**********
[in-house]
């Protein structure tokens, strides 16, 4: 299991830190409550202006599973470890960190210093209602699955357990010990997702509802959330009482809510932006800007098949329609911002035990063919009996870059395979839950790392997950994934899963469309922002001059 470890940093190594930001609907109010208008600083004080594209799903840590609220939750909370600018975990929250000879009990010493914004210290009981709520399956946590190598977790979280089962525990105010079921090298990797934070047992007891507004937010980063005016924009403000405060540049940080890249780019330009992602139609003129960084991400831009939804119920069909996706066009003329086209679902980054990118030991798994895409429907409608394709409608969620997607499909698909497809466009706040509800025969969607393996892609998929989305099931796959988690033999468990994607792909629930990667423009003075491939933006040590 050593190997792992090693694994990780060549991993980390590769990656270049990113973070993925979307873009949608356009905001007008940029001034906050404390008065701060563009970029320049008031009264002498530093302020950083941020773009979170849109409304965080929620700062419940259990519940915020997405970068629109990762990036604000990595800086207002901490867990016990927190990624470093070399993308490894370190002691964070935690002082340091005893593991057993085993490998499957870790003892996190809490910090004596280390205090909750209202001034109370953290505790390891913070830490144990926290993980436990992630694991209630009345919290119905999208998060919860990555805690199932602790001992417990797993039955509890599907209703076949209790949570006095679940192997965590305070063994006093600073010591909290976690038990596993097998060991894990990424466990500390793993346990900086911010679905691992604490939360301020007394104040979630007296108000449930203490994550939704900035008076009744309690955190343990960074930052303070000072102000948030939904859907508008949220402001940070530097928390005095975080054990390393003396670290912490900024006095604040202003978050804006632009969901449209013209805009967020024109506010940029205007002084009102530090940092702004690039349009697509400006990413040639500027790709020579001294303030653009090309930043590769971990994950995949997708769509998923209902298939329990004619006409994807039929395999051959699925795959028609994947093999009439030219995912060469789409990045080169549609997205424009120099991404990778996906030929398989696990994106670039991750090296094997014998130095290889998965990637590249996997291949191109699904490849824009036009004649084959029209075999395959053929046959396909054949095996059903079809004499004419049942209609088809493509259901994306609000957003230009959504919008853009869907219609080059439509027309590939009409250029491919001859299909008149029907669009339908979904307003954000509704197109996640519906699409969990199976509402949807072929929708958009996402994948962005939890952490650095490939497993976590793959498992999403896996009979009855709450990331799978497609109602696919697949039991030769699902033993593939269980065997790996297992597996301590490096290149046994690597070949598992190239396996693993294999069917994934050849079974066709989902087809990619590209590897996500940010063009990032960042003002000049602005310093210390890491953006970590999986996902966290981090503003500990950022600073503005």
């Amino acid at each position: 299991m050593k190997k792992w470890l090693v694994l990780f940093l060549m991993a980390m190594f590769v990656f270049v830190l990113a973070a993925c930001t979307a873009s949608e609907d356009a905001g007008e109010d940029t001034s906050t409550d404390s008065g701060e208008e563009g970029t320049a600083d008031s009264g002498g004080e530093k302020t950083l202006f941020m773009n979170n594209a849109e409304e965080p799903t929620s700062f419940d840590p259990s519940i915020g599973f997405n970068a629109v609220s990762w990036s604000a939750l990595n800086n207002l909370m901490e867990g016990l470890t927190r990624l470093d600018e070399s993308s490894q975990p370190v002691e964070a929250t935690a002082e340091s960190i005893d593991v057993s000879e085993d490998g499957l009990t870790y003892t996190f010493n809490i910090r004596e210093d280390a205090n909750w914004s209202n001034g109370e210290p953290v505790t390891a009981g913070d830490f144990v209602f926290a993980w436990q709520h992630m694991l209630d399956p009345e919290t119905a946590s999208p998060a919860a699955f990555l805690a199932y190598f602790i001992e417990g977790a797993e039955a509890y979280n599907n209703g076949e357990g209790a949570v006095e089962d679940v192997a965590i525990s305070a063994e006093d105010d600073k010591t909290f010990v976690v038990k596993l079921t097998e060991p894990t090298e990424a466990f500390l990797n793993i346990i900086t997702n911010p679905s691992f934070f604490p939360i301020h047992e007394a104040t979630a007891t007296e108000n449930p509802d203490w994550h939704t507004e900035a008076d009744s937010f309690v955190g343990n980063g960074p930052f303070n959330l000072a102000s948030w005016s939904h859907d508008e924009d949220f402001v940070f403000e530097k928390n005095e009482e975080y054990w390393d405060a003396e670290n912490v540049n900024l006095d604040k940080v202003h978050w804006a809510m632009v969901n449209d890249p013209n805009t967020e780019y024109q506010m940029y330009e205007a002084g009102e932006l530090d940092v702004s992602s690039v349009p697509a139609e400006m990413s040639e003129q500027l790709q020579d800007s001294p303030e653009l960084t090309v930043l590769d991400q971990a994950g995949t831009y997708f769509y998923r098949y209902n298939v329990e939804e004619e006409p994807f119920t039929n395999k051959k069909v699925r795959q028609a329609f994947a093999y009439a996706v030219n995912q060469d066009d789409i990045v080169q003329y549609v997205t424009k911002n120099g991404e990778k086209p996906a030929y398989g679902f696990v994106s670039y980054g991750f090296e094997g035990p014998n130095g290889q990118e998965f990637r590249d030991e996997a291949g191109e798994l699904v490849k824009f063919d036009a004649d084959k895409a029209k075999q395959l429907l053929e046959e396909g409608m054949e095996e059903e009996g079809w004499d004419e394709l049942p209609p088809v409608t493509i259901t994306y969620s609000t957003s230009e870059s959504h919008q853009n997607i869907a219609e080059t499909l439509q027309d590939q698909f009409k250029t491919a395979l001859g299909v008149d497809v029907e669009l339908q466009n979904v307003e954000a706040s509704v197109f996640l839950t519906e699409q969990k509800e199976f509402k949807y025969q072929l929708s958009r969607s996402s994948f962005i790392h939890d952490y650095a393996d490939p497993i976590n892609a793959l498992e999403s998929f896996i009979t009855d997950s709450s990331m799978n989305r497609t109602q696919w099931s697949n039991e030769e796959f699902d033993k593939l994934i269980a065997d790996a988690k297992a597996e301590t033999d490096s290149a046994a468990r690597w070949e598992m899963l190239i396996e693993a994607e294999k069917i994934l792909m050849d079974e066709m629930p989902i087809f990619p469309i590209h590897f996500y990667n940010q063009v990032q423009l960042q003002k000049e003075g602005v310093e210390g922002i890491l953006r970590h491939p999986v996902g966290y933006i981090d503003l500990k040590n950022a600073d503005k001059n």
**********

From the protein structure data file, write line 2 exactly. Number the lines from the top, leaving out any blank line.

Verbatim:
């Protein structure tokens, strides 16, 4: 299991830190409550202006599973470890960190210093209602699955357990010990997702509802959330009482809510932006800007098949329609911002035990063919009996870059395979839950790392997950994934899963469309922002001059 470890940093190594930001609907109010208008600083004080594209799903840590609220939750909370600018975990929250000879009990010493914004210290009981709520399956946590190598977790979280089962525990105010079921090298990797934070047992007891507004937010980063005016924009403000405060540049940080890249780019330009992602139609003129960084991400831009939804119920069909996706066009003329086209679902980054990118030991798994895409429907409608394709409608969620997607499909698909497809466009706040509800025969969607393996892609998929989305099931796959988690033999468990994607792909629930990667423009003075491939933006040590 050593190997792992090693694994990780060549991993980390590769990656270049990113973070993925979307873009949608356009905001007008940029001034906050404390008065701060563009970029320049008031009264002498530093302020950083941020773009979170849109409304965080929620700062419940259990519940915020997405970068629109990762990036604000990595800086207002901490867990016990927190990624470093070399993308490894370190002691964070935690002082340091005893593991057993085993490998499957870790003892996190809490910090004596280390205090909750209202001034109370953290505790390891913070830490144990926290993980436990992630694991209630009345919290119905999208998060919860990555805690199932602790001992417990797993039955509890599907209703076949209790949570006095679940192997965590305070063994006093600073010591909290976690038990596993097998060991894990990424466990500390793993346990900086911010679905691992604490939360301020007394104040979630007296108000449930203490994550939704900035008076009744309690955190343990960074930052303070000072102000948030939904859907508008949220402001940070530097928390005095975080054990390393003396670290912490900024006095604040202003978050804006632009969901449209013209805009967020024109506010940029205007002084009102530090940092702004690039349009697509400006990413040639500027790709020579001294303030653009090309930043590769971990994950995949997708769509998923209902298939329990004619006409994807039929395999051959699925795959028609994947093999009439030219995912060469789409990045080169549609997205424009120099991404990778996906030929398989696990994106670039991750090296094997014998130095290889998965990637590249996997291949191109699904490849824009036009004649084959029209075999395959053929046959396909054949095996059903079809004499004419049942209609088809493509259901994306609000957003230009959504919008853009869907219609080059439509027309590939009409250029491919001859299909008149029907669009339908979904307003954000509704197109996640519906699409969990199976509402949807072929929708958009996402994948962005939890952490650095490939497993976590793959498992999403896996009979009855709450990331799978497609109602696919697949039991030769699902033993593939269980065997790996297992597996301590490096290149046994690597070949598992190239396996693993294999069917994934050849079974066709989902087809990619590209590897996500940010063009990032960042003002000049602005310093210390890491953006970590999986996902966290981090503003500990950022600073503005």